Q: Can a joint tenant/owner have a lien put on house (primary residence) if other owner passes away with credit card debt?
My mother and my grandmother live in Seal Beach Leisure World.
If they are both co-owners and residents (joint tenancy) of this property and one of them passes away (God forbid) with some credit card debt, can the creditor(s) put a lien on the property even though the person passed away and this home was/is BOTH persons' primary residence and they are both owners of the property?
The property is a co-op. If you are unfamiliar with how Seal Beach Leisure World functions, please read this part about what Leisure World owners actually "own":
"When buying a co-op unit you will become a shareholder in a Mutual Corporation. The Mutual will own the unit, the land and the building. You will own the occupancy rights, have a share hold in the Mutual and common areas and will be considered a tenant in your Mutual. You will receive a Stock Certificate and Membership Certificate showing ownership of the stock attached to the unit that you purchase."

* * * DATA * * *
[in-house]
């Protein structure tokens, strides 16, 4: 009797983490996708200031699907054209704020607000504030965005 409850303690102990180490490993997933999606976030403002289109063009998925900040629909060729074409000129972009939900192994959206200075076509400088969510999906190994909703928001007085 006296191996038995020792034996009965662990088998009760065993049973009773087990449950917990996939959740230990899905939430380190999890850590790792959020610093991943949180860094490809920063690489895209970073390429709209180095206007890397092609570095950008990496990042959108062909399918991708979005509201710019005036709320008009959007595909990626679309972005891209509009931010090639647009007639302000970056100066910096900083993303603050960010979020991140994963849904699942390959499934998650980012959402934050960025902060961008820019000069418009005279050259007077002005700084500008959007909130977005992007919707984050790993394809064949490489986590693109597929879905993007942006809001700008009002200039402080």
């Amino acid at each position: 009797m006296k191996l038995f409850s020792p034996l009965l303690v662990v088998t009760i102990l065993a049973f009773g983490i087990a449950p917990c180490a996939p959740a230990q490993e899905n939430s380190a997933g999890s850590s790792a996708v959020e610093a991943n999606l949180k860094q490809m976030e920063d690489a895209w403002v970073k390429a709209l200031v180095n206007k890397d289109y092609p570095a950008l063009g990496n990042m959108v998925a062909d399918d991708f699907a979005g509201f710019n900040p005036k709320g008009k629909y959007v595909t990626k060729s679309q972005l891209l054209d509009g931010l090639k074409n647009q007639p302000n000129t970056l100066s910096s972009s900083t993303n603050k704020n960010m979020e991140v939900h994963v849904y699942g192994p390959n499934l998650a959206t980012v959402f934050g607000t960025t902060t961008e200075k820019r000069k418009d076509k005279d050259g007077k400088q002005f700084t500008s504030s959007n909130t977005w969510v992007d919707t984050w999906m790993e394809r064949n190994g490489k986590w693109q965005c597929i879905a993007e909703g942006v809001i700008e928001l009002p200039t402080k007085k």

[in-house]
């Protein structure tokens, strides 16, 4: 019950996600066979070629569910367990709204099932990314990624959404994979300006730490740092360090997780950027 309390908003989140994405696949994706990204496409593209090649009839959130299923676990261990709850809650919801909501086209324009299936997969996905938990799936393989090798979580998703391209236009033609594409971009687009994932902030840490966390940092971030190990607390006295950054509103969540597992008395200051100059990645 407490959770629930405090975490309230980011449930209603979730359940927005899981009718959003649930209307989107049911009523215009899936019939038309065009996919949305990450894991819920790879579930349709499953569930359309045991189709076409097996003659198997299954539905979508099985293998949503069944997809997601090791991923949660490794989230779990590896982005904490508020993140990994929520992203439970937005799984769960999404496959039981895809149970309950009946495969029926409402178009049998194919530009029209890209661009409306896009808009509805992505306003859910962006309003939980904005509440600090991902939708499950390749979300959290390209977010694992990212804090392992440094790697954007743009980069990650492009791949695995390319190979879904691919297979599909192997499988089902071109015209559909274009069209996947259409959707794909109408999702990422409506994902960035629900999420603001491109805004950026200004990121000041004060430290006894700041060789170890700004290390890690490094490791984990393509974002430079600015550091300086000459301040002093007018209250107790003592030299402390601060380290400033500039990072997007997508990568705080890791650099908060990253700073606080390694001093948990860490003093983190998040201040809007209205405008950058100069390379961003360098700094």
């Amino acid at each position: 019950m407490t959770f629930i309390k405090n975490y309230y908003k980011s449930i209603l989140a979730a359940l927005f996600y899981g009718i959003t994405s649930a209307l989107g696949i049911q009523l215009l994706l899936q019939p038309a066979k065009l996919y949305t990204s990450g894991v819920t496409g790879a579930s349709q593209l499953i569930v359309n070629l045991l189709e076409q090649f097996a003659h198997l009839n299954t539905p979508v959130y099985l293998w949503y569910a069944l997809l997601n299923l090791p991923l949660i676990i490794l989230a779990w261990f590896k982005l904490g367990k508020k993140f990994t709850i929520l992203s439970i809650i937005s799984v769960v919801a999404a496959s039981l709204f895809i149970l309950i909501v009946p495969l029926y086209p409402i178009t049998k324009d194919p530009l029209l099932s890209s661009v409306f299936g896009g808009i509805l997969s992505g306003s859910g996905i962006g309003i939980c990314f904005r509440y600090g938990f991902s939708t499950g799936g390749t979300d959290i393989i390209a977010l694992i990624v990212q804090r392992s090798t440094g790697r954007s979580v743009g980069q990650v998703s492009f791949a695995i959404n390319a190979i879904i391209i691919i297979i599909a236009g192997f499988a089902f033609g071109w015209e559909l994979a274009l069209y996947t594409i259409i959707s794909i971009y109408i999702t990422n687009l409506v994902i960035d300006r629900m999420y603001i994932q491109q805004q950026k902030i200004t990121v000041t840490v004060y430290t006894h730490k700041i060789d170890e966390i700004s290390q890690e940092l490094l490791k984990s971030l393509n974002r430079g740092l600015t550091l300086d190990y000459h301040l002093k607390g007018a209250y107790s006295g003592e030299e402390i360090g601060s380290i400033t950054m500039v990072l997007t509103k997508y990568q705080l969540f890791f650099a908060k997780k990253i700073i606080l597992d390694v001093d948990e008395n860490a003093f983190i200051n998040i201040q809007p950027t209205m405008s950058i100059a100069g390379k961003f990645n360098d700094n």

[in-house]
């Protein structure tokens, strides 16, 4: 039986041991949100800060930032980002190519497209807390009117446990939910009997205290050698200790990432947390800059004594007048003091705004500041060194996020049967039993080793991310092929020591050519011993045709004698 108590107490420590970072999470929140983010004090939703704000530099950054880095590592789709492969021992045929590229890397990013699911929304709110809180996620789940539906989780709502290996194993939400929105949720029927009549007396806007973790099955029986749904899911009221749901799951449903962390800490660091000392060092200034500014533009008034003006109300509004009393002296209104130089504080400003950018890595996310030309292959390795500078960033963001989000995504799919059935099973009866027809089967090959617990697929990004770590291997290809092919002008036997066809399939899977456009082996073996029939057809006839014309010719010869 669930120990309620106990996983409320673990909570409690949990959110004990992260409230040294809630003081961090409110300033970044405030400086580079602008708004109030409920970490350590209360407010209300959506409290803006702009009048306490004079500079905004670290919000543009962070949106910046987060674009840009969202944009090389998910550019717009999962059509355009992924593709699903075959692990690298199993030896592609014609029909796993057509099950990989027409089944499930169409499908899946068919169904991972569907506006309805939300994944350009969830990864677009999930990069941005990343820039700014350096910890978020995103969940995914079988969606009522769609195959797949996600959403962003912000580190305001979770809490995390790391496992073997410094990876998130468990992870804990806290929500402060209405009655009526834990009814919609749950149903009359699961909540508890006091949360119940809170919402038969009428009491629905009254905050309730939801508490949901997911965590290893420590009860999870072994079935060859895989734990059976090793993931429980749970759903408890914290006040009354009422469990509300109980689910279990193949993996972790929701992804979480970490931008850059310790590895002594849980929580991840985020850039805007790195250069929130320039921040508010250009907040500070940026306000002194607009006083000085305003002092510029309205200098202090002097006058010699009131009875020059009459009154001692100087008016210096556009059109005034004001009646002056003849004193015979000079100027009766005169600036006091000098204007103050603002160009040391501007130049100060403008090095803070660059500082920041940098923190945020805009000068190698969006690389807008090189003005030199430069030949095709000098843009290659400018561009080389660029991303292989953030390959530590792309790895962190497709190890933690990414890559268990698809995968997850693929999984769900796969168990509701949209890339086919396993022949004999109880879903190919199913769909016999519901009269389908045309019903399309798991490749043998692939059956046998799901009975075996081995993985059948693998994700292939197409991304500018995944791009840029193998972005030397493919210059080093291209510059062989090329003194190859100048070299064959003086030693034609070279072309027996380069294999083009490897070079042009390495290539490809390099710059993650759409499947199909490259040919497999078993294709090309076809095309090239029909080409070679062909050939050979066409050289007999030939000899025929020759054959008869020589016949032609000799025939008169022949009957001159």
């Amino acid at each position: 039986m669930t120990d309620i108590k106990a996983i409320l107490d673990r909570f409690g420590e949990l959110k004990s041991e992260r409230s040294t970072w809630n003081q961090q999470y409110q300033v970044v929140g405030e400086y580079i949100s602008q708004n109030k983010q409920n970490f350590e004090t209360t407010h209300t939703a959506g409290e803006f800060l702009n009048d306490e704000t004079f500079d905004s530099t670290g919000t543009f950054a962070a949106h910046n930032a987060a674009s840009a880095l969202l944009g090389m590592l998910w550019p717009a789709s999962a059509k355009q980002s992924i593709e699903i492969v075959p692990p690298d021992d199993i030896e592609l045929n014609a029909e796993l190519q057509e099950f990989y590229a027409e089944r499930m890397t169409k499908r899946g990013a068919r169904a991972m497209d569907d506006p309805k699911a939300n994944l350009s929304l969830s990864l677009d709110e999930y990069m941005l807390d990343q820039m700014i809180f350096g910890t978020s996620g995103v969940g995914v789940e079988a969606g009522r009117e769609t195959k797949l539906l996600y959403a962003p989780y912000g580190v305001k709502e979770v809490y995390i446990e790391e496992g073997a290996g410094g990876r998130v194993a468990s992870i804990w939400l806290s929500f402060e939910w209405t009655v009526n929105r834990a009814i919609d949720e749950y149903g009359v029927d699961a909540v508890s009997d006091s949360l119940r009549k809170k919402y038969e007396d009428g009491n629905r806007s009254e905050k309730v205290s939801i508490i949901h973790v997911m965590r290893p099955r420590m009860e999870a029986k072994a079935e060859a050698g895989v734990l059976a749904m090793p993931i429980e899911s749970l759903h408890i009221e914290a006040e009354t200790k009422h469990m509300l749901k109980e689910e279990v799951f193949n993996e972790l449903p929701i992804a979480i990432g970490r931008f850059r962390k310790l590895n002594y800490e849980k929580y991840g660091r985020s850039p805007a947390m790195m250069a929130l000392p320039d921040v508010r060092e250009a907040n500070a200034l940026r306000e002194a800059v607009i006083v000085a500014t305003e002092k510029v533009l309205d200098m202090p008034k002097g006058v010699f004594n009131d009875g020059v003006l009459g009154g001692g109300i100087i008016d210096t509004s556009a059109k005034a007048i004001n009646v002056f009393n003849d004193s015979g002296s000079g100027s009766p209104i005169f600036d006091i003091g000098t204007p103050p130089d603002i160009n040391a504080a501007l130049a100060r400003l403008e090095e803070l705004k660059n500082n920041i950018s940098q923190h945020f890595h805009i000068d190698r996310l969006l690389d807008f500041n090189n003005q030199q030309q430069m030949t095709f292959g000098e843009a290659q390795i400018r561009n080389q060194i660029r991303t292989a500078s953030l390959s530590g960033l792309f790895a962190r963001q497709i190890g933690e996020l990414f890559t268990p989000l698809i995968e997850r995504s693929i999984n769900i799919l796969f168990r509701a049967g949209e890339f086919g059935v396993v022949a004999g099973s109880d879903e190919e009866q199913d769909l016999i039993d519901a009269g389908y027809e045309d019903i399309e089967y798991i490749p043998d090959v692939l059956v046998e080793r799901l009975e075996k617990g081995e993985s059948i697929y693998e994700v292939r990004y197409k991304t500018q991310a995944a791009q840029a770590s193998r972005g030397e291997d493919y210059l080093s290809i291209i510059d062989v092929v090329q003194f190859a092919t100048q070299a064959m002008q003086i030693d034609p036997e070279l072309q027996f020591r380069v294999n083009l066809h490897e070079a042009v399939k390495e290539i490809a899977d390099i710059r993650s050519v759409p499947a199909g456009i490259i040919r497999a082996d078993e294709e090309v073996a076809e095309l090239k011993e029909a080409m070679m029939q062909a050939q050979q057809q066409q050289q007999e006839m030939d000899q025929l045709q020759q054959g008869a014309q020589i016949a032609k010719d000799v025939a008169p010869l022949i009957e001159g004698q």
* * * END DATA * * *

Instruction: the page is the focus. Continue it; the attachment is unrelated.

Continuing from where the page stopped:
A: You really need a California lawyer to respond to this question, but under traditional common law principals (which may not be so common in California) a lien for debt does not arise until it has been reduced to judgment. Thereafter there is a process, pretty much unique to each state, on the process of establishing a "judgment lien".
If the creditor fails to obtain a judgment prior to one of the tenant's death for debts that tenant owes, then full ownership would have passed to the survivor prior in time, and hence prior in stature.
Yelena Gurevich agrees with this answer
A: If they are joint tenants (with right of survivorship) then the property passes to the other outside of probate. There are other reasons a probate may need to be opened and where a creditor can appear. You should down with an estate attorney and go over everything because there is a lot more to it then a simple answer here.
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